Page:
How do we counteract LBPD’s bloated budget and over-time scam?

We have seen a scandalous increase in over-time pay for our Police Department as well as the Fire Department.  In the past we did not have this problem, so what if anything has changed? 

I did a financial analysis of this situation, and the answer becomes evident. 

We downsized our police department in 2008 since we were experiencing a recession due to the Savings and Loan Scandal.  With reduced City Budgets, every department got a hit. 

Initially, that worked, but there were unintended consequences as time went by. The other departments were refunded in the good times and even expanded their staff.  

The police department did not.  So one has to wonder why? 

The short answer is, they didn’t want to.  Again, Why?

We are now short approximately 180 officers.  We have a contingent of a little over 800 officers. 

When we are short on police officers, then the “old guard” gets to ride along with the rookies during the day and afternoon shifts and get paid overtime.  If we had a full contingent of officers, that overtime would not be allowed since we would have full command.  

The City and citizens are the ones who are burdened by this overtime scam.  We made an agreement with the Police Officers Association that these “old guard” officers would get 90% of their last two year’s pay in retirement pension, plus medical benefits.  That is a cushy retirement for 25 years on the job.

Knowing that their term in the department will soon end, officers do overtime in order to pad their retirement cushion.  Overtime can bring a $170.000.00 paycheck up to $402,416.00 just due to overtime, as it did in 2018 with Batallion Chief Jeffery Ohs.  That is a lot of cash for a nice retirement, and since one only has to work for 25 years, there is time for another job, with more pension and retirement benefits.  This happens all too frequently. 

My fiscally responsible suggestion is to mandate a full contingent of officers. Hire the 180 officers asap. That means we have to hold more than 1 academy per year (which is what we are doing this year).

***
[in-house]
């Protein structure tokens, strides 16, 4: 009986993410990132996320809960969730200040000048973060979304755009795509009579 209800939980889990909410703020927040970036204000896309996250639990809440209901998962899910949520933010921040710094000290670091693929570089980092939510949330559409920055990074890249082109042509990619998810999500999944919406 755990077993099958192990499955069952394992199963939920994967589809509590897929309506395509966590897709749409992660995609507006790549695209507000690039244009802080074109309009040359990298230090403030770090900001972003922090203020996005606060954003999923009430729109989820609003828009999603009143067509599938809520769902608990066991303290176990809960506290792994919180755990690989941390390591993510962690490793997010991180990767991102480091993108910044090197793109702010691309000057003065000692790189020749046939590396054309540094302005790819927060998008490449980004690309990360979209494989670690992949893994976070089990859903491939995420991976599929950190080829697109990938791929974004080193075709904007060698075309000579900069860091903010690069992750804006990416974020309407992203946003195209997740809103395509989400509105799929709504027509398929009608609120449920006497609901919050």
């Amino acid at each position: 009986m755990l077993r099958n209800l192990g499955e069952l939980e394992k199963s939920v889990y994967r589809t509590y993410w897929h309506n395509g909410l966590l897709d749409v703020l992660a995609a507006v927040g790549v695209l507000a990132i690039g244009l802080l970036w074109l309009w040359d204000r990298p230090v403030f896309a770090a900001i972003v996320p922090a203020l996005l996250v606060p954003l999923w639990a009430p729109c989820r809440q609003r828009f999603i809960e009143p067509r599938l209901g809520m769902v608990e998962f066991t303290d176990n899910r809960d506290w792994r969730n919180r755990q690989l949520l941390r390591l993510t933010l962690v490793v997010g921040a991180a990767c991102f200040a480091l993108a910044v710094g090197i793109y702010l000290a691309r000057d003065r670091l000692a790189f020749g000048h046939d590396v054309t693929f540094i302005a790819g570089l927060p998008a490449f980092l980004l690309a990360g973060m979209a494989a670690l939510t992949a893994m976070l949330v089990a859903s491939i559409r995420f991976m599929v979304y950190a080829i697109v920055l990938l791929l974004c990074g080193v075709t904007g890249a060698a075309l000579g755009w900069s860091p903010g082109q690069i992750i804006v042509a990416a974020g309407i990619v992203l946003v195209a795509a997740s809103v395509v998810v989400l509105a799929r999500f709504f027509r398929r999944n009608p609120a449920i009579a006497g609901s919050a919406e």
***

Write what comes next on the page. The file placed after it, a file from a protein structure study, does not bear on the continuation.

The other added problem to lack of officers is the impact upon discipline.  If you don’t have enough staff to do the job at hand, then those who are not doing well, those with complaints on their records, and those who are downright bad cops, are not removed due to lack of overall officer to city coverage. 

If we want to reform the LBPD, then let’s start with getting a full cadre of officers. No excuses for misconduct or out of control costs. That immediately reduces the budget for the Police Department which is now approximately 48% of the entire City budget. 

There is a call on the streets to defund the police.  I think instead we need to reimagine the police department. If we reduce the cost by slashing over-time, then we have tremendous cost savings. Also, we have to look at the incredible expansion of the management of the LBPD.  We have more than doubled upper management staff since 2008.  We got along fine during the recession and crime spree of the 1990s with less management staff.  Also, it is clear that current staffing is not working as the “cause of all our problems from Chief Luna is communication breakdown”. With fewer people between the top decision-makers and the rank and file, we have a streamlined program wherein communication is preserved and immediate responsibility to evident. 

I believe we need to reallocate a percentage of the Police Department just as a wake-up call, and to do practical adjustments.  If we reallocate 30% of their budget, then we can use those funds to hire mental health workers, hire social workers, and keep the multi-service center for the Homeless open 24/7 instead of the current 9 to 5 Monday through Friday waste of time.  We can have transport between downtown and the service center, as the majority of our homeless are along the coast and in the Downtown sector. 

We could make a triage center for the homeless downtown, where folks might actually get services. No homeless person is going to walk all the way up to Anaheim street, walk across the LA River and scurry around trying to find our MSC on 12th Street. That is a dream at best.  

If you want to solve something, you have to make solutions that are practical. 

There is an old expression. ‘Chaos expands to the space available. “

Money will always be “needed” as long as we have it.  Restrict the budget, and somehow people make due and do just as good a job.  This myth that our Police Department needs our money and our taxes over and over again is false.  We have passed three taxes on the basis that we would see a full contingency of Police.  Since that has not happened, we must look at other answers.  They simply didn’t want to provide more officers so they could keep up the scam that was going on.  

I am not saying all we have are bad cops. I am saying we must manage our resources, and we must ferret out those officers who are costing us so much (30.3 Million in lawsuit settlements in the last 5 years).  Clearly, the math shows us what to do.  

At 1:38:34, see Robert at the Candidate Forum in Jan 2020, criticizing the bloated LPBD budget